I was a college student when I was first diagnosed with Hypothyroidism. I will never forget how my doctor told me, this condition would cause certain hormonal changes in my body, especially affecting chances of pregnancy. Depending on how my body would react to these changes, I could end up either too fertile (which is what I was hoping for, of course) or worse, it would be difficult for me to get pregnant. I just hoped for the best. Like most women, I dream of having my own children and experience that wonderful gift of motherhood.
When I got married later on, I prepared myself for the worst. During the first year of our marriage, my husband and I had the opportunity to learn more about Natural Family Planning (NFP) while attending various seminars for couples. Given my condition, initially, I felt it was irrelevant; it was merely out of curiosity that I tried to discover what is was all about. I was not exactly convinced of the need to practice such a method. However, through NFP, I learned so much about my own physical body, its natural beauty and the basic process of how it prepares to nurture life. That’s why later on, when my husband and I found out — unexpectedly — I was pregnant, I was so happy and excited to finally nurture life inside of me.
Unfortunately though, 8 weeks into my pregnancy, I had a miscarriage. At first, it was difficult for me to accept that the precious life inside of me was gone. But my husband and I never gave up hope that one day, we will finally be blessed with a child. And indeed, 2 years after, I got pregnant again and this time, gave birth to a happy, healthy baby boy.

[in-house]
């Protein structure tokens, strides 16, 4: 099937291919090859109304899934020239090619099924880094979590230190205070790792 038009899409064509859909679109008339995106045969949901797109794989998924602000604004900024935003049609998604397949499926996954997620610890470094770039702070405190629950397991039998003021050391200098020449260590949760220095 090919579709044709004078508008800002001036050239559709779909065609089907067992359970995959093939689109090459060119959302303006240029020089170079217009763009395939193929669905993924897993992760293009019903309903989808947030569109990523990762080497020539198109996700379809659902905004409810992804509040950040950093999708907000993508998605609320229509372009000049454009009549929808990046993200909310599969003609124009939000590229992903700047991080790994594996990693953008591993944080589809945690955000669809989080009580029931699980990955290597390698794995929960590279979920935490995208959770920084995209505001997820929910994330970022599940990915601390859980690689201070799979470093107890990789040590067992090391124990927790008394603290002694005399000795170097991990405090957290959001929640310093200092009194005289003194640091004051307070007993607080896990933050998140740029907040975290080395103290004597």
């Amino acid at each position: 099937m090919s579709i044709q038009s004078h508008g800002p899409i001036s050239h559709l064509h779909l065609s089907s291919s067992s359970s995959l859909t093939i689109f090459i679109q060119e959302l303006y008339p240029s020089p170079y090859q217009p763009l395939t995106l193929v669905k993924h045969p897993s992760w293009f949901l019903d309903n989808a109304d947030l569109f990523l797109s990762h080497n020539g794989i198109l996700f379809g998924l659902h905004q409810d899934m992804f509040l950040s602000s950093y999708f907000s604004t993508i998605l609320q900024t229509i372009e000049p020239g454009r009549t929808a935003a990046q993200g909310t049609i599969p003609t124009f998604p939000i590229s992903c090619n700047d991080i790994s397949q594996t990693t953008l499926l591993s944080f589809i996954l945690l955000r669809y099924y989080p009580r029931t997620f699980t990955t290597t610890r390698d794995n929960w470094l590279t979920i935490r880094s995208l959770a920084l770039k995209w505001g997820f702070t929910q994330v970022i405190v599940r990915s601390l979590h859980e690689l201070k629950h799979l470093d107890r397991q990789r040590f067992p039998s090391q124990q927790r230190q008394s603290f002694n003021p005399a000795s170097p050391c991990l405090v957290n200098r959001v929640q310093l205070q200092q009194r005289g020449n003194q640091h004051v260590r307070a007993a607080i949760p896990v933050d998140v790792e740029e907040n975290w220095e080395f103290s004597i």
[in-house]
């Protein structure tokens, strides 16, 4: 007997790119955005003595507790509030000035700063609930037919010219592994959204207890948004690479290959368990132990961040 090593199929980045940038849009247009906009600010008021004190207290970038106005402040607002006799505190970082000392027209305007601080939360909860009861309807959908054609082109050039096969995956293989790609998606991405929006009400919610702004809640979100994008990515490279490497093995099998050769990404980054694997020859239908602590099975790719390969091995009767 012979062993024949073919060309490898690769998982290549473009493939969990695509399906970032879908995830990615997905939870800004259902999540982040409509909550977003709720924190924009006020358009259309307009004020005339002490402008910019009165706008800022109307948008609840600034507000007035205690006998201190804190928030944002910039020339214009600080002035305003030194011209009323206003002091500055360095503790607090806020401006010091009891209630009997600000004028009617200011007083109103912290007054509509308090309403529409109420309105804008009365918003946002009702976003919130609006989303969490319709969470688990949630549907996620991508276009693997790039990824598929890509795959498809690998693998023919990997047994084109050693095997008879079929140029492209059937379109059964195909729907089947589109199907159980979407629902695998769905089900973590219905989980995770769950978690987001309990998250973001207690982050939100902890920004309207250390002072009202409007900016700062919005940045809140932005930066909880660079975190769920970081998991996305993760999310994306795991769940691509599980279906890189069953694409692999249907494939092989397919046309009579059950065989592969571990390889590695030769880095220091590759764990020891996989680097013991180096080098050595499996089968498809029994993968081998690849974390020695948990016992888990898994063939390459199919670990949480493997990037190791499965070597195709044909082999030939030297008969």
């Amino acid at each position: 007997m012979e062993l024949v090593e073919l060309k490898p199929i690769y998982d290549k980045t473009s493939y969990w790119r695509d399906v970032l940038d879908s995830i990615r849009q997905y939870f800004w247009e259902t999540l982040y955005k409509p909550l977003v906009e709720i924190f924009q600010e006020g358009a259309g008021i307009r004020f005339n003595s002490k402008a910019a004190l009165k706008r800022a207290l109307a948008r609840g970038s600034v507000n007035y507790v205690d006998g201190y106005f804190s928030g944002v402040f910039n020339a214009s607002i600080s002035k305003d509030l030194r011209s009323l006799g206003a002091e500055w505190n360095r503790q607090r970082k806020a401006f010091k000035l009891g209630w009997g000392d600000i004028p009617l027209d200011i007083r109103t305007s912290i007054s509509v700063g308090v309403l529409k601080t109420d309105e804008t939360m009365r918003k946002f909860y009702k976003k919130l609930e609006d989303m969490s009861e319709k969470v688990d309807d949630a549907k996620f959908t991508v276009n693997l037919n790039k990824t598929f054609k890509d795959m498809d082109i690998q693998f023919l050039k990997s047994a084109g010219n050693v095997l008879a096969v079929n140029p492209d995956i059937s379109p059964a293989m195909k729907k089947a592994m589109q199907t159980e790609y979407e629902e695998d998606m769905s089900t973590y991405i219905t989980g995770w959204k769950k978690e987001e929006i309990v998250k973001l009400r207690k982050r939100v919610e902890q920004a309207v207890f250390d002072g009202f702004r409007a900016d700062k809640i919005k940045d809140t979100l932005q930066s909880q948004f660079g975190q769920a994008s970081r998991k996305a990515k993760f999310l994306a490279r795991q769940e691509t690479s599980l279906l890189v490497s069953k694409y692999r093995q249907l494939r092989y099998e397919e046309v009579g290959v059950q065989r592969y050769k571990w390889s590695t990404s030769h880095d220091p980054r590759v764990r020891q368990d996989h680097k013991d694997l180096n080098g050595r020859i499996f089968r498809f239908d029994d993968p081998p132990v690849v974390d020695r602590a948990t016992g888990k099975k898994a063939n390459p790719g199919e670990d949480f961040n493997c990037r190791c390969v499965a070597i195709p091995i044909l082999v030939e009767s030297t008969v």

Life is too precious to waste, as I have personally learned from this experience. What I love about NFP is, not only does it teach us to control or postpone pregnancy, but it also teaches us the perfect timing to get pregnant, especially for those like myself, who are eager to achieve pregnancy. As opposed to the use of contraceptives, the term “contraception” itself is very limiting:
“Contraception (birth control) prevents pregnancy by interfering with the normal process of ovulation, fertilization, and implantation”.
This is a definition I got from the Encyclopedia of Children’s Health. The very fact that contraceptives are defined as such is enough to discourage me from resorting to it.
With NFP also defined as “fertility awareness”, it promotes life itself by allowing us to learn to appreciate our body, be aware of our fertility cycle and physical capacity and most especially, gives us an opportunity to know what’s going on. Most of us would probably agree, what is “natural” is always the better, safer option. I, for one, truly prefer the “natural” way. What’s more, another important benefit of NFP is that it promotes mutual respect between husband and wife, strengthening their bond. It allows a husband and wife to have open communication, while discussing their goal of whether they want to achieve or postpone pregnancy. They also get to share with each other options and realities such as timing the wife’s fertile days, if they are hoping for a pregnancy and days on which to abstain for those postponing pregnancy.
Life is such a precious gift which we, women, were given the special privilege to nurture. My conviction to be pro-life is my own personal way of — though indirectly — giving life once again to my supposedly first-born child whom I lost due to a miscarriage. It is an act of love for my unborn child that he gets to live once again with every child born into this world. I believe that if every new life was made and born out of love, there should be no reason to prevent it. Let us welcome each life as a gift.